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Zachary Marshall | USLHC | USA

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Rediscovery! (kinda)

You’ve heard from us a few times that the first thing ATLAS (or CMS) will have to do is “rediscover” the physics that we’re pretty sure is there. ATLAS made a big step in that direction this week with the identification of the first W boson candidate events:

First candidate W boson decaying to a muon and neutrino

First candidate W boson decaying to a muon and neutrino

First W boson candidate decaying to an electron and neutrino

First W boson candidate decaying to an electron and neutrino

This is a pretty big deal for us. I think Flip will tell you more about the weak force in his next blog, but here’s the very quick version. A W boson can decay to an electron and a neutrino, or a muon and a neutrino, among other things (we have one of each!!). The electrons are those things that orbit a nucleus in an atom. A muon is, basically, a cosmic ray. They go through your body constantly (probably several thousand will have gone through you by the time you finish reading this sentence), and are one of the things that help evolution by kicking around your DNA. Neutrinos can’t be detected by ATLAS or CMS. They fly right out of the detector, completely unnoticed. Actually, they keep flying off into space. Neutrinos are produced by the billions in the sun, and several million will go through your body as you read this. They don’t do any harm – they basically do not interact with your body at all.

So what does a W boson look like?? We don’t see it directly – it decays too fast. We see the electron or muon in our detector, and we can measure that thing’s momentum. We see most of the other ‘stuff’ in the event, and add it all up. Once we’ve done that, the event doesn’t balance. The next trick comes from Newton: for every action there is an equal and opposite reaction. The protons come into ATLAS going East-West. If something comes out going North, then there must be something that comes out going South as well! That’s how we can “see” the neutrino. We look for what’s missing when we add up the rest of the event.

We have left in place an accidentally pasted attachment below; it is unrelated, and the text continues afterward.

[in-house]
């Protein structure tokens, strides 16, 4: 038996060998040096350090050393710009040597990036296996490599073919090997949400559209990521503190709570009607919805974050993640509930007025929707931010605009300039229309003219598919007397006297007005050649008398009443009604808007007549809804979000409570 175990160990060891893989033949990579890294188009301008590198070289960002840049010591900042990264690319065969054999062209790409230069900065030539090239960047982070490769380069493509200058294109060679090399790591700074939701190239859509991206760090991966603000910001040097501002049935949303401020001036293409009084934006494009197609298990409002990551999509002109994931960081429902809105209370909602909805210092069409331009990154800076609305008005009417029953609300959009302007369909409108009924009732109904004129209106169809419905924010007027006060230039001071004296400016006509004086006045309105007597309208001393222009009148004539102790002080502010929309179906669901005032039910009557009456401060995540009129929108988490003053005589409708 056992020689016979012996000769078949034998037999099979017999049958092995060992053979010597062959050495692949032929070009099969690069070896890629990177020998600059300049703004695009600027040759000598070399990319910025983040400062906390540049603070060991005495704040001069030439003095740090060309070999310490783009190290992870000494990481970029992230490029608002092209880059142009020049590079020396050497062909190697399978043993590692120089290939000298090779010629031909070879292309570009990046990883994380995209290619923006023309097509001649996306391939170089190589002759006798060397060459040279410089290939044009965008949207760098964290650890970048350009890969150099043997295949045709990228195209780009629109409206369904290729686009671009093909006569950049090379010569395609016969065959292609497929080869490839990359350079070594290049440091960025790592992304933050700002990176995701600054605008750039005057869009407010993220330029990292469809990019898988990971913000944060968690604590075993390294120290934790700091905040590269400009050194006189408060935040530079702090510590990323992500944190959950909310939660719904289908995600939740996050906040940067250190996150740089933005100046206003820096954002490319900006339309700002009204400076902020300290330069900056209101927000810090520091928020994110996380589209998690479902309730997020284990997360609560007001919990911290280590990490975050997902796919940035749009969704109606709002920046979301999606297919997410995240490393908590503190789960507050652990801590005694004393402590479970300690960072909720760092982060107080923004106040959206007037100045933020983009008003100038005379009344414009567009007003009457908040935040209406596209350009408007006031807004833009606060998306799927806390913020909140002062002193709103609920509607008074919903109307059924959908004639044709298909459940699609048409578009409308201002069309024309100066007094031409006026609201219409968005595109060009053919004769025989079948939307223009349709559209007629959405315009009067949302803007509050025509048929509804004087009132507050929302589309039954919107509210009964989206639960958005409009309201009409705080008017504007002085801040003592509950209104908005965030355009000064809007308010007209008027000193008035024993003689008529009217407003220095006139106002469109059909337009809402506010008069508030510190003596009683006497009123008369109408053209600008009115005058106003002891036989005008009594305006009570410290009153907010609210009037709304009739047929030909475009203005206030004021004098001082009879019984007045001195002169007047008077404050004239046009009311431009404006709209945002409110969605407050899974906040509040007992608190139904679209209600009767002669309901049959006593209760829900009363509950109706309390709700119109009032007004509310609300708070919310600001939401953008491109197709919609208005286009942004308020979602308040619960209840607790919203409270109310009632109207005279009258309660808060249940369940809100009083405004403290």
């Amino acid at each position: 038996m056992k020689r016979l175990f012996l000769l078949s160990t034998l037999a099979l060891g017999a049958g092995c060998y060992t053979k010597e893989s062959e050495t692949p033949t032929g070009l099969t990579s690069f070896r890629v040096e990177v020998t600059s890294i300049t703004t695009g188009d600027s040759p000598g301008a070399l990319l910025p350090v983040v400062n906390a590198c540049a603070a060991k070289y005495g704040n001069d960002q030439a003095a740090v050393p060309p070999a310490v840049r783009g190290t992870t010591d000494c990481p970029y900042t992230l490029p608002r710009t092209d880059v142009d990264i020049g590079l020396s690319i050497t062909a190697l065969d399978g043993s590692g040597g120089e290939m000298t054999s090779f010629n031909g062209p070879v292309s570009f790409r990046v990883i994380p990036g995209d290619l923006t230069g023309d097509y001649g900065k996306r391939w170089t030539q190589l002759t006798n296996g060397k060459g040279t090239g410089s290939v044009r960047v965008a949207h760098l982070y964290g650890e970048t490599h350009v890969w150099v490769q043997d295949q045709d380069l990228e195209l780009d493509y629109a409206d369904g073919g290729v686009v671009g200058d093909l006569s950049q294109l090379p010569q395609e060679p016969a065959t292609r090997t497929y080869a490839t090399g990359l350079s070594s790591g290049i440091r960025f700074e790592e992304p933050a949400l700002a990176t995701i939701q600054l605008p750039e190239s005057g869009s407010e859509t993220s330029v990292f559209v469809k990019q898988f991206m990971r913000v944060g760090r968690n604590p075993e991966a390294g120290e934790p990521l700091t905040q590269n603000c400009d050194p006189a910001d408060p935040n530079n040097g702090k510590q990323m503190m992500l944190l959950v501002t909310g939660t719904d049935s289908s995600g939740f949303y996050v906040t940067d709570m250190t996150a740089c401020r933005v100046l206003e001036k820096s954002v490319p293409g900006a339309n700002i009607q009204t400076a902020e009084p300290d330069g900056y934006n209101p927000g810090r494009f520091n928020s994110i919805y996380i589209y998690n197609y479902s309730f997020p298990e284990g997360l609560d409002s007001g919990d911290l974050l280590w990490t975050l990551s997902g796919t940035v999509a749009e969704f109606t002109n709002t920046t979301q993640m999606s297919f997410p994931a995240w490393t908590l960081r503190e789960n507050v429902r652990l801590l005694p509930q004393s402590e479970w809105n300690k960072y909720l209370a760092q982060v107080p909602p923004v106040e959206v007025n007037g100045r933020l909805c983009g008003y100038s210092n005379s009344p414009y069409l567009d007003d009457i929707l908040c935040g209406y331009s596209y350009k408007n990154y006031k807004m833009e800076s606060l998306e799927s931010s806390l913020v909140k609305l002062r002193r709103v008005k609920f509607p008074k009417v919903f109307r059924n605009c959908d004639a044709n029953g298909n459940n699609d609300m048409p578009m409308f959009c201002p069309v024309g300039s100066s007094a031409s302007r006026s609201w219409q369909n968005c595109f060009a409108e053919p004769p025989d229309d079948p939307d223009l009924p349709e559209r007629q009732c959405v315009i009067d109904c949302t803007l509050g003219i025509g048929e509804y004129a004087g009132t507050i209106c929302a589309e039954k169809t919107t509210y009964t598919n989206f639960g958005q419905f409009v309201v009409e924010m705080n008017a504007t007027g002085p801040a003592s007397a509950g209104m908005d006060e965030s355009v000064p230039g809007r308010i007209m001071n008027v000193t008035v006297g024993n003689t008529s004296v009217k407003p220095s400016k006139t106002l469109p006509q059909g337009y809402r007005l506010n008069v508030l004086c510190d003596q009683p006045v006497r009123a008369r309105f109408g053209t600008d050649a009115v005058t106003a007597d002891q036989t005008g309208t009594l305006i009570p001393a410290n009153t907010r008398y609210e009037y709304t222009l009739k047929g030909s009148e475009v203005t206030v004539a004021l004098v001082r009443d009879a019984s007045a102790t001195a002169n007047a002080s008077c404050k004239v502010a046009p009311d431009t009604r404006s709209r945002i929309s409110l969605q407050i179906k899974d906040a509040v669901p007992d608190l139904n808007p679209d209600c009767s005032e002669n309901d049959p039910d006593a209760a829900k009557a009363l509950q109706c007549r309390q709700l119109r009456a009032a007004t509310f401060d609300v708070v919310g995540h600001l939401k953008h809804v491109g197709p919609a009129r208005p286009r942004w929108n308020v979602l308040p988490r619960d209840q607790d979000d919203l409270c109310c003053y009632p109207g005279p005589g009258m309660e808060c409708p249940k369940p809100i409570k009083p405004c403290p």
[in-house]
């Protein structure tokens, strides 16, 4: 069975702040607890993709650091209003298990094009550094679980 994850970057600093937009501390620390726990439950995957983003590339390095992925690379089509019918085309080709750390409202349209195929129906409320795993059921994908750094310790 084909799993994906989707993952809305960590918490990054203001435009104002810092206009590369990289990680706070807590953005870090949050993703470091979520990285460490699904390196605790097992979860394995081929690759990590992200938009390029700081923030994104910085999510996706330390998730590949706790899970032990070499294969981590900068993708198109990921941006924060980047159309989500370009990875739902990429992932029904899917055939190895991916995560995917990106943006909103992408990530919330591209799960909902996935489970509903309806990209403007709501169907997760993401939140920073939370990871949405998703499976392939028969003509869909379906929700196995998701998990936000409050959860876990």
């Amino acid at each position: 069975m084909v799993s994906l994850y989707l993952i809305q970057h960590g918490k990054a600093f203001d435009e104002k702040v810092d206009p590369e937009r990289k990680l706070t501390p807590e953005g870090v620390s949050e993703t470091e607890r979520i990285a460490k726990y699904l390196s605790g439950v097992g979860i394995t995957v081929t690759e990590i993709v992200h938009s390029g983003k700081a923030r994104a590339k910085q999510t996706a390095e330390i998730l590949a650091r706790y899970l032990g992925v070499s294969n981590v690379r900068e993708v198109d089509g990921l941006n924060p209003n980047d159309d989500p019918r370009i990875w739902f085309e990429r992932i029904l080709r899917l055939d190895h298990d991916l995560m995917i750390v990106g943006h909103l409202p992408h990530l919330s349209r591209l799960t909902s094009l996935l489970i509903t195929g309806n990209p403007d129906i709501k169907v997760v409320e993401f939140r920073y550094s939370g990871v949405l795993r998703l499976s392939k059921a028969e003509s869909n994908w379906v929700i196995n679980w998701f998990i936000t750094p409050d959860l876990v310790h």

In both of these events, there is some missing piece (the red dotted line) and an electron (in yellow) or muon (in red). We know that’s what the W boson looks like – they’ve been seen many times at LEP and the Tevatron. So if we guess that the missing piece is a neutrino, and that the neutrino and electron/muon came from the same particle, we can check what the mass of the particle was. And if that mass comes out close to the mass of the W boson, then we can say that this was probably an event with a W boson in it. It could have been something else – we can’t be positive – which is why we call it a “candidate.”

Why is this a big deal? Well, we only expect one W boson for every million events!! So that we managed to pick this up so quickly is a great sign for the way our detector is behaving!! At the very least, it’s a great first step!

The next thing on the list is the Z boson (I’ll leave that to Flip), and then the top quark after that. And probably in the meantime we’ll find some good high energy “jets” (quarks and gluons). Once we have all of those down (or maybe even a little before), you may start to see limits – or even discovery – of new physics!!!

–Zach

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